Founded in 1950 by brothers Seymour Solomon and Maynard Solomon just as the LP format was taking hold (it had been introduced to the market two years previously), Vanguard Records took full advantage of the longer playing time afforded and began life as a classical label, moving easily into jazz, then gospel, bluegrass, blues, and folk (as Joan Baez's label, they had a high profile during the 1960s folk revival), eventually experimenting with rock groups like the Frost, although folk and classical remained the label's forte. Vanguard was sold to the Welk Group in 1985. The new owners set about revitalizing the imprint's back catalog, and also began adding contemporary recordings of country and pop artists as the 21st century began. To celebrate the imprint's rapidly approaching 60th anniversary, Vanguard has released a series of brief artist samplers (Vanguard Visionaries) from the label's peak 1960s and early-'70s era, including this one from Mississippi John Hurt. A gentle blues songster with an impressive acoustic guitar style, Hurt had made a handful of recordings with OKeh Records over a pair of sessions in 1928, but never developed a professional career and dropped from sight shortly afterwards. Hurt was rediscovered in 1965 during the folk and blues revival, and the considerable guitar skills and gentle vocal approach that highlighted his 1928 recordings were still very much intact. He recorded four albums for Vanguard (one of them was actually a concert recording made at Oberlin College in 1965) in the mid-'60s, each of them a pure delight. This brief sampler draws from those four albums and includes fine versions of such traditional country blues fare as "Candy Man," "Stagolee," and "Spike Driver Blues."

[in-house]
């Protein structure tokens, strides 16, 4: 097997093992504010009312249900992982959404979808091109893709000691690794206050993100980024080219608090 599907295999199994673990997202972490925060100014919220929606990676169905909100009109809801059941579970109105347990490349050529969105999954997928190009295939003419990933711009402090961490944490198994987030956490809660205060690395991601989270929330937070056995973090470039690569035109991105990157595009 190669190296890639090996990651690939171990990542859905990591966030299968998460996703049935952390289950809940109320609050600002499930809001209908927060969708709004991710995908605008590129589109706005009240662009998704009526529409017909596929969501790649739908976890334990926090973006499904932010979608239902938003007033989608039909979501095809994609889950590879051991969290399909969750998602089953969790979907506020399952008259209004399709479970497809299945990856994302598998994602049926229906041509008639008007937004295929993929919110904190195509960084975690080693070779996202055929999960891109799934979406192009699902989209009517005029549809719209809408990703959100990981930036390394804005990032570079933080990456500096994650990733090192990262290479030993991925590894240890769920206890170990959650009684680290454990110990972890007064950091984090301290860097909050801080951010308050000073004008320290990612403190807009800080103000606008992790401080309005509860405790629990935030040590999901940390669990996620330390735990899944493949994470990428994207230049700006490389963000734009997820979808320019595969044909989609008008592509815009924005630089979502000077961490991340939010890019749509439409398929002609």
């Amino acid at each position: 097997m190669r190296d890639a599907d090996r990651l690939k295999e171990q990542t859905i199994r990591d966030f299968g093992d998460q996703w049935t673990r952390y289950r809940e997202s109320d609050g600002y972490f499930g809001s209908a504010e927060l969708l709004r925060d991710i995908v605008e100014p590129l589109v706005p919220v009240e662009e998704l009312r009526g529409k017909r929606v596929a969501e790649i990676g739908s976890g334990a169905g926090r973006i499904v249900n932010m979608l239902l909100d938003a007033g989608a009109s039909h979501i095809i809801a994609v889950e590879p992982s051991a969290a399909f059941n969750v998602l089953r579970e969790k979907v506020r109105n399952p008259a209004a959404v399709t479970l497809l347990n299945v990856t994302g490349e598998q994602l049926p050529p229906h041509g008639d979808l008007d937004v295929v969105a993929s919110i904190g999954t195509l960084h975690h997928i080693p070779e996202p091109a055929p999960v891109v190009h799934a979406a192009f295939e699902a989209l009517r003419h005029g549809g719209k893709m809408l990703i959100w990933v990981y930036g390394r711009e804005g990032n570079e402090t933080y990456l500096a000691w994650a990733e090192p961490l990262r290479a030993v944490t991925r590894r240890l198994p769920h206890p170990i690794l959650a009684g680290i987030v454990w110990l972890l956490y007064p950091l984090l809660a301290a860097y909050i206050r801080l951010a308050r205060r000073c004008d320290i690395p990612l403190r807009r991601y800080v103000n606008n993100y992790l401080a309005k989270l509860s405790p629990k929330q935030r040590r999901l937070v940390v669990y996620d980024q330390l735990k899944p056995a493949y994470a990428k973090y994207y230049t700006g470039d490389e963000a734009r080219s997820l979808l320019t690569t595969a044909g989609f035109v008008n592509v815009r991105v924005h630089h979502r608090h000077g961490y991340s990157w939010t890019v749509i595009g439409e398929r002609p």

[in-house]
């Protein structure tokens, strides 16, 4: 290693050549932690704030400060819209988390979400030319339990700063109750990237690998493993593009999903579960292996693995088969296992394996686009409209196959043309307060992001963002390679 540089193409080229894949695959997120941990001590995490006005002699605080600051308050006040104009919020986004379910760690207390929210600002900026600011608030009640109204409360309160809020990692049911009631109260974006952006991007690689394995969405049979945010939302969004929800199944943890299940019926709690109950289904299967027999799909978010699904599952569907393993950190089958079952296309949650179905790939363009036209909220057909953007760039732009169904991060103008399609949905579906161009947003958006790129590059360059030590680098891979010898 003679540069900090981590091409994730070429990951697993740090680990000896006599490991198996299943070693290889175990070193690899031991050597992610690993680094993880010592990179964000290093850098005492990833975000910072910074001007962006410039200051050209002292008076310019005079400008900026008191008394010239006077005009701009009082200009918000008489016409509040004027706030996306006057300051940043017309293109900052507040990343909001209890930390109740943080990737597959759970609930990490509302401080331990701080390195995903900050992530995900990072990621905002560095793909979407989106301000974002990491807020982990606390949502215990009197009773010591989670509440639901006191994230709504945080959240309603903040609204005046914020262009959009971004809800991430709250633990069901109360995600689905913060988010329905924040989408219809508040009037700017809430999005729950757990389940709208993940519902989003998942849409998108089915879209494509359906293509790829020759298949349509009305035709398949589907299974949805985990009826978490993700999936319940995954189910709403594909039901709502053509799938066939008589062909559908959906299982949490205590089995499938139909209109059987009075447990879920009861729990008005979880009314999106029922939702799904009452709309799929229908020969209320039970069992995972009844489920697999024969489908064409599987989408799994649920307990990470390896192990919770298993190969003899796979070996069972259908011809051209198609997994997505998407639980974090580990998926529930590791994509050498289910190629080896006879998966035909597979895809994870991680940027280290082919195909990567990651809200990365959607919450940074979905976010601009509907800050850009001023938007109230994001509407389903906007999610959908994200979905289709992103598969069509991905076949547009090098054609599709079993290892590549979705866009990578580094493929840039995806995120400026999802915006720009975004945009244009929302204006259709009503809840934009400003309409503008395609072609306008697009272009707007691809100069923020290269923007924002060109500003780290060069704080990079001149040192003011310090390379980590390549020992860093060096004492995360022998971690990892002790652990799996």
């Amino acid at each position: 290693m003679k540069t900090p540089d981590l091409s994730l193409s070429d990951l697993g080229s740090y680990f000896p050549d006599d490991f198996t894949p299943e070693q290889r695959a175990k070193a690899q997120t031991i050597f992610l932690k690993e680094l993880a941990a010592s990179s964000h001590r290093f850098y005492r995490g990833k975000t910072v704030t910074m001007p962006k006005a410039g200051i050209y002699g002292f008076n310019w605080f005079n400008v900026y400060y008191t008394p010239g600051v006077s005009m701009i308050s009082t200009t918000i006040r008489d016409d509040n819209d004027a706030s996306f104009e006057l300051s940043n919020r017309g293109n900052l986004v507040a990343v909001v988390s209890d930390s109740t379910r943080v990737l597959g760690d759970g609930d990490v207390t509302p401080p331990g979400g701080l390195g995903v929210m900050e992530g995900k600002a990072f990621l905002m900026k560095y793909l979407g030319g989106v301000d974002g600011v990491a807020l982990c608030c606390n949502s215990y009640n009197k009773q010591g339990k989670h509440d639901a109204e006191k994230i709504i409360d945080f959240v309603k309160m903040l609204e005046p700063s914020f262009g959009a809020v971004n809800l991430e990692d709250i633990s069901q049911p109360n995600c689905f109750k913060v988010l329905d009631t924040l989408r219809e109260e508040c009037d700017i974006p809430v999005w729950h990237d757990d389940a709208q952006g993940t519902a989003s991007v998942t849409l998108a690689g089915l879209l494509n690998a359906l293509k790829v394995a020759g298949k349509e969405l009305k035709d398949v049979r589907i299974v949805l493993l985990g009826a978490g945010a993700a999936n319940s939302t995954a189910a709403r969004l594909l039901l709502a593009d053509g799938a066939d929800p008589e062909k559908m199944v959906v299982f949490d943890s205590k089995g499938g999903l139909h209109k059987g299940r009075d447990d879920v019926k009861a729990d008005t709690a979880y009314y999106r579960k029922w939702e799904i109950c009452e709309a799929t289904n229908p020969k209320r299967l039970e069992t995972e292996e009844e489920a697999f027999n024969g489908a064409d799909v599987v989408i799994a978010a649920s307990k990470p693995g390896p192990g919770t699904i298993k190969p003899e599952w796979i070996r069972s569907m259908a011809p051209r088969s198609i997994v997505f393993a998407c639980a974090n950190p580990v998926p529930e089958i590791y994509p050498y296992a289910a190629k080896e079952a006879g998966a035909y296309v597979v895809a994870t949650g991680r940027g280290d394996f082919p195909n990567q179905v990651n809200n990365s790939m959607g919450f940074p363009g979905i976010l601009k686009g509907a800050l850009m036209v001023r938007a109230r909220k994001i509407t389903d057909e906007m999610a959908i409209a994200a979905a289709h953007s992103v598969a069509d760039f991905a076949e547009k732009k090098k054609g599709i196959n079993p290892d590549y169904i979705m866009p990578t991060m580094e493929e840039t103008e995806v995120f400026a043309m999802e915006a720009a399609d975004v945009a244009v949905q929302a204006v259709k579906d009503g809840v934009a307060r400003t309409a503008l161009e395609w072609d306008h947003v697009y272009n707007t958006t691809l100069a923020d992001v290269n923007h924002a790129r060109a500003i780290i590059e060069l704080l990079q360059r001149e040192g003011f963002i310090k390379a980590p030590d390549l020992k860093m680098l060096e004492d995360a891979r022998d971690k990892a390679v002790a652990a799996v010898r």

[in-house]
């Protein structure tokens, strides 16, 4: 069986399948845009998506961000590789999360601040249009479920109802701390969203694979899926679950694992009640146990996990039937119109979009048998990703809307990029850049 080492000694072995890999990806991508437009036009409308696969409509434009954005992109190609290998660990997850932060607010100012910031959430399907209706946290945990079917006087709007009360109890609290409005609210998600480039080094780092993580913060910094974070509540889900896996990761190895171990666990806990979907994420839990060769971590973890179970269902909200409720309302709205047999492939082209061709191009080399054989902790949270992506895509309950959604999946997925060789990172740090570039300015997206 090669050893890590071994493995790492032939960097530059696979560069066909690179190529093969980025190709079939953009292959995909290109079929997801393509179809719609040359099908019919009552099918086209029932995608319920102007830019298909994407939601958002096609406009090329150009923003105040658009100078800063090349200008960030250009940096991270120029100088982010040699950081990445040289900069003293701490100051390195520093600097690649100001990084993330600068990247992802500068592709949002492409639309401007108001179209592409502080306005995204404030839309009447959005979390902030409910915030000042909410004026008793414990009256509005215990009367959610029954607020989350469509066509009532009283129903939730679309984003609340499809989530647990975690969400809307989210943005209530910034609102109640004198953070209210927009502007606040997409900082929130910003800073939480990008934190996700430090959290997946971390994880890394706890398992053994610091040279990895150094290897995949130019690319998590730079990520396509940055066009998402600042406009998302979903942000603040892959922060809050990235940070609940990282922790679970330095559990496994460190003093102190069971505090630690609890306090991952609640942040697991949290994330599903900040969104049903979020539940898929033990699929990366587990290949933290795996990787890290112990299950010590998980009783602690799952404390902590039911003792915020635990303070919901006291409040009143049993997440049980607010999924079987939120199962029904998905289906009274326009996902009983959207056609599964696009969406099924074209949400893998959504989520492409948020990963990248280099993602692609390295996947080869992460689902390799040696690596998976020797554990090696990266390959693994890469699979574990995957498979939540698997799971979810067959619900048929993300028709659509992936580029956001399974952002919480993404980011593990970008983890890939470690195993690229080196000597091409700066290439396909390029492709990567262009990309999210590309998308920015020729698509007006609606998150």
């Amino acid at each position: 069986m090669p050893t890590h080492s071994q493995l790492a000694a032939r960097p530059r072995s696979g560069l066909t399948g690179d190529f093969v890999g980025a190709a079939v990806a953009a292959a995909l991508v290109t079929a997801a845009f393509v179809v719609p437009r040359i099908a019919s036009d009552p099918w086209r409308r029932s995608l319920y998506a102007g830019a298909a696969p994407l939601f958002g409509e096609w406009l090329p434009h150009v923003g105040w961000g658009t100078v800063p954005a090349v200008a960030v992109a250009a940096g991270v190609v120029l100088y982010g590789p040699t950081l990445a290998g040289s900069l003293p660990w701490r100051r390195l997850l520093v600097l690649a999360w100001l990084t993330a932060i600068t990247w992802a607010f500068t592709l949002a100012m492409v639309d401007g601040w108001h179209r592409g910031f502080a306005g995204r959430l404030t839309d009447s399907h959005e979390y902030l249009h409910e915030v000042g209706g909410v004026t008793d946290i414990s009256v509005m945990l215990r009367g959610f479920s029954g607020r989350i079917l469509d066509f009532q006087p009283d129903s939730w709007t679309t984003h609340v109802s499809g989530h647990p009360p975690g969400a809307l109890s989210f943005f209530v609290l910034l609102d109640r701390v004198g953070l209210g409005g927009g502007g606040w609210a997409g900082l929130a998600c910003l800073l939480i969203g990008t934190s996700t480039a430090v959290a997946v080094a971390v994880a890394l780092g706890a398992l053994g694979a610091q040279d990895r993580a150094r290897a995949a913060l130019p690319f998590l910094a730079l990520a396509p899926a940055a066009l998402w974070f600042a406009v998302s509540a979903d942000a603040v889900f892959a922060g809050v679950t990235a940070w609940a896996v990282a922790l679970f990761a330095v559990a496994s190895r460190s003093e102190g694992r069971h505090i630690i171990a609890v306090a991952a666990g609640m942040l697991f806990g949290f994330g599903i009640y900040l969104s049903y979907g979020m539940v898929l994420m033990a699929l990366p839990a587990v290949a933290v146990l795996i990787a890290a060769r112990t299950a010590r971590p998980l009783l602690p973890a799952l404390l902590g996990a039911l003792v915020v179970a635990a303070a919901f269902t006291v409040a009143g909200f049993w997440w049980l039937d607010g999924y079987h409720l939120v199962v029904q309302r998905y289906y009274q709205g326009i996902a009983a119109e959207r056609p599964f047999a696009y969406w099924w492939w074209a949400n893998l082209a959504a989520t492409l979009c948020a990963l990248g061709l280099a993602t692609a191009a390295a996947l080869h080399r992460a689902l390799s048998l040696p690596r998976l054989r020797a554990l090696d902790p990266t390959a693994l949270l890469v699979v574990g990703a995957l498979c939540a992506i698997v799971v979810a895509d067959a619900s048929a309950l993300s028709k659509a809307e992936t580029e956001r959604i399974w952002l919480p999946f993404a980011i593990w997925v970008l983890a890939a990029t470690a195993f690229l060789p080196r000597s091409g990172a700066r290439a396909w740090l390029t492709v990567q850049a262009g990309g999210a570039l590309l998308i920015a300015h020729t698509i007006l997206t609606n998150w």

Share this page
AllMusic Review by Steve Leggett